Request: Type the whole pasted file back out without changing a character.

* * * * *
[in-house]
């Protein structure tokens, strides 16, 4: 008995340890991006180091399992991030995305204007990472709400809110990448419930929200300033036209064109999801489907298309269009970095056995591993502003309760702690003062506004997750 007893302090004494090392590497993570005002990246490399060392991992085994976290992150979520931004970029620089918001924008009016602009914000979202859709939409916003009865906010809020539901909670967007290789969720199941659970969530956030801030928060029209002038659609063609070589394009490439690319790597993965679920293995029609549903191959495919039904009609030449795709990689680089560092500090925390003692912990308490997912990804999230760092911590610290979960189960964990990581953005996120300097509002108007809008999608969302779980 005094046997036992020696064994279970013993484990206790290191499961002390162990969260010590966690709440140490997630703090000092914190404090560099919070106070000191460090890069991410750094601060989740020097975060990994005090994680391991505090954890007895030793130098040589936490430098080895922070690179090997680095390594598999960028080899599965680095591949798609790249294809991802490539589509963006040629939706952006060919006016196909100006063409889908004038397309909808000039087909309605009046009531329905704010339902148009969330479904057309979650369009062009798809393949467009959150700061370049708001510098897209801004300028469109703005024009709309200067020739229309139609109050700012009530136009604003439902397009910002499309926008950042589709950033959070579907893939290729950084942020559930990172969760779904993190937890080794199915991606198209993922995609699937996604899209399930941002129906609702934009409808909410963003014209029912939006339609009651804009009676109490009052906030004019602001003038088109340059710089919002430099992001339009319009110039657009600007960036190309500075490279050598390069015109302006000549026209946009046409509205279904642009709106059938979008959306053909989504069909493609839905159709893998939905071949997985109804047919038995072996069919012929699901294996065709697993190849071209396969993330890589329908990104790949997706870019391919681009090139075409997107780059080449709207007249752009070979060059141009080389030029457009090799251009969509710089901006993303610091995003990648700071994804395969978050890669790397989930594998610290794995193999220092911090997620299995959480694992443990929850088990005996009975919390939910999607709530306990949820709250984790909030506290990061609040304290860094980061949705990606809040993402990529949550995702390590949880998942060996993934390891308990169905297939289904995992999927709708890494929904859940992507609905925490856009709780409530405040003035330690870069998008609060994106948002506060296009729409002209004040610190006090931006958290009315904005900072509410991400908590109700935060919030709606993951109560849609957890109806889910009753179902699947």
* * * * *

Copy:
[in-house]
């Protein structure tokens, strides 16, 4: 008995340890991006180091399992991030995305204007990472709400809110990448419930929200300033036209064109999801489907298309269009970095056995591993502003309760702690003062506004997750 007893302090004494090392590497993570005002990246490399060392991992085994976290992150979520931004970029620089918001924008009016602009914000979202859709939409916003009865906010809020539901909670967007290789969720199941659970969530956030801030928060029209002038659609063609070589394009490439690319790597993965679920293995029609549903191959495919039904009609030449795709990689680089560092500090925390003692912990308490997912990804999230760092911590610290979960189960964990990581953005996120300097509002108007809008999608969302779980 005094046997036992020696064994279970013993484990206790290191499961002390162990969260010590966690709440140490997630703090000092914190404090560099919070106070000191460090890069991410750094601060989740020097975060990994005090994680391991505090954890007895030793130098040589936490430098080895922070690179090997680095390594598999960028080899599965680095591949798609790249294809991802490539589509963006040629939706952006060919006016196909100006063409889908004038397309909808000039087909309605009046009531329905704010339902148009969330479904057309979650369009062009798809393949467009959150700061370049708001510098897209801004300028469109703005024009709309200067020739229309139609109050700012009530136009604003439902397009910002499309926008950042589709950033959070579907893939290729950084942020559930990172969760779904993190937890080794199915991606198209993922995609699937996604899209399930941002129906609702934009409808909410963003014209029912939006339609009651804009009676109490009052906030004019602001003038088109340059710089919002430099992001339009319009110039657009600007960036190309500075490279050598390069015109302006000549026209946009046409509205279904642009709106059938979008959306053909989504069909493609839905159709893998939905071949997985109804047919038995072996069919012929699901294996065709697993190849071209396969993330890589329908990104790949997706870019391919681009090139075409997107780059080449709207007249752009070979060059141009080389030029457009090799251009969509710089901006993303610091995003990648700071994804395969978050890669790397989930594998610290794995193999220092911090997620299995959480694992443990929850088990005996009975919390939910999607709530306990949820709250984790909030506290990061609040304290860094980061949705990606809040993402990529949550995702390590949880998942060996993934390891308990169905297939289904995992999927709708890494929904859940992507609905925490856009709780409530405040003035330690870069998008609060994106948002506060296009729409002209004040610190006090931006958290009315904005900072509410991400908590109700935060919030709606993951109560849609957890109806889910009753179902699947």